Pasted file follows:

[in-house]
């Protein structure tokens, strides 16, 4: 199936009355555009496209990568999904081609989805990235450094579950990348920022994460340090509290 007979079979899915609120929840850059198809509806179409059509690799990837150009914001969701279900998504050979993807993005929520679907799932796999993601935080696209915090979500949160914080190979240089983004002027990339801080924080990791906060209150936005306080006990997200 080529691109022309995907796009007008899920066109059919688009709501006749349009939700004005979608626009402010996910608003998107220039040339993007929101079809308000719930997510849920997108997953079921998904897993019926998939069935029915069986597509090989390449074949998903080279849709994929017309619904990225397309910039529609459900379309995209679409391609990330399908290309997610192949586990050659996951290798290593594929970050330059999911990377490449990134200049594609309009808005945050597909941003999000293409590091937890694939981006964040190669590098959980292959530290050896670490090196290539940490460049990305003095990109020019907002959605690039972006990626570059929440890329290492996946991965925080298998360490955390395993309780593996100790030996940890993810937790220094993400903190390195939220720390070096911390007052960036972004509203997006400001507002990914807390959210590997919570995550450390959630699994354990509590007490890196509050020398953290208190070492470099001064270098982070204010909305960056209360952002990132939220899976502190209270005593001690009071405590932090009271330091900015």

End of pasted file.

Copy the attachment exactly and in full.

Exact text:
[in-house]
């Protein structure tokens, strides 16, 4: 199936009355555009496209990568999904081609989805990235450094579950990348920022994460340090509290 007979079979899915609120929840850059198809509806179409059509690799990837150009914001969701279900998504050979993807993005929520679907799932796999993601935080696209915090979500949160914080190979240089983004002027990339801080924080990791906060209150936005306080006990997200 080529691109022309995907796009007008899920066109059919688009709501006749349009939700004005979608626009402010996910608003998107220039040339993007929101079809308000719930997510849920997108997953079921998904897993019926998939069935029915069986597509090989390449074949998903080279849709994929017309619904990225397309910039529609459900379309995209679409391609990330399908290309997610192949586990050659996951290798290593594929970050330059999911990377490449990134200049594609309009808005945050597909941003999000293409590091937890694939981006964040190669590098959980292959530290050896670490090196290539940490460049990305003095990109020019907002959605690039972006990626570059929440890329290492996946991965925080298998360490955390395993309780593996100790030996940890993810937790220094993400903190390195939220720390070096911390007052960036972004509203997006400001507002990914807390959210590997919570995550450390959630699994354990509590007490890196509050020398953290208190070492470099001064270098982070204010909305960056209360952002990132939220899976502190209270005593001690009071405590932090009271330091900015």